The novel SARS-CoV-2 virus has very high infectivity, which allows it to spread rapidly around the world. Attempts at slowing the pandemic at this stage depend on the number and quality of diagnostic tests performed. We propose that the olfactory epithelium from the nasal cavity may be a more appropriate tissue for detection of SARS-CoV-2 virus at the earliest stages, prior to onset of symptoms or even in asymptomatic people, as compared to commonly used sputum or nasopharyngeal swabs. Here we emphasize that the nasal cavity olfactory epithelium is the likely site of enhanced binding of SARS-CoV-2. Multiple non-neuronal cell types present in the olfactory epithelium express two host receptors, ACE2 and TMPRSS2 proteases, that facilitate SARS-CoV-2 binding, replication, and accumulation. This may be the underlying mechanism for the recently reported cases of smell dysfunction in patients with COVID-19. Moreover, the possibility of subsequent brain infection should be considered which begins in olfactory neurons. In addition, we discuss the possibility that olfactory receptor neurons may initiate rapid immune responses at early stages of the disease. We emphasize the need to undertake research focused on additional aspects of SARS-CoV-2 actions in the nervous system, especially in the olfactory pathway.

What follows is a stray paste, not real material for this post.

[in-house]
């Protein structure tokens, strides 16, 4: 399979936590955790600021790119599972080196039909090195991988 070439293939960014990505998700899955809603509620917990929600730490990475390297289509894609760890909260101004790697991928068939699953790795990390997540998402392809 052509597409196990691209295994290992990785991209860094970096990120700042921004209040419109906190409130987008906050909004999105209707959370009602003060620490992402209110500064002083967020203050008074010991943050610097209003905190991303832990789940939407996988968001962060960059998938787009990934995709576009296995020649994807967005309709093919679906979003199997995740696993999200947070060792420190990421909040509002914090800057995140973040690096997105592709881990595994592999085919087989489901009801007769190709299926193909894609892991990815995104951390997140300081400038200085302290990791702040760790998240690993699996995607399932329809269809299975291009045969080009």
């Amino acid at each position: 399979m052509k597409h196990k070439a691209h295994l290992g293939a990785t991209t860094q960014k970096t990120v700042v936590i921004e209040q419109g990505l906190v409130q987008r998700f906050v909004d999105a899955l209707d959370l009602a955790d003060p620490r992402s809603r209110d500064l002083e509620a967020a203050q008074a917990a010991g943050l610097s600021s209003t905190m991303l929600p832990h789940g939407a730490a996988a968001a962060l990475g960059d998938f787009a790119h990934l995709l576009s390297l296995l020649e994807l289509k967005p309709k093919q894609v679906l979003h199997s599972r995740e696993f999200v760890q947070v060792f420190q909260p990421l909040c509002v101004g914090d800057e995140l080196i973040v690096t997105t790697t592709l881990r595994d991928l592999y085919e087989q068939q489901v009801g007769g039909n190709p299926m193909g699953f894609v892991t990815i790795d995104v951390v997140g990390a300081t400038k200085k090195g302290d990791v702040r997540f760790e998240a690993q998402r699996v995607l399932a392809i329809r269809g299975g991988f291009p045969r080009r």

Keywords: ACE2 expression; COVID-19; SARS-CoV-2; TMPRSS2 expression; olfactory epithelium; respiratory epithelium; viral brain infection.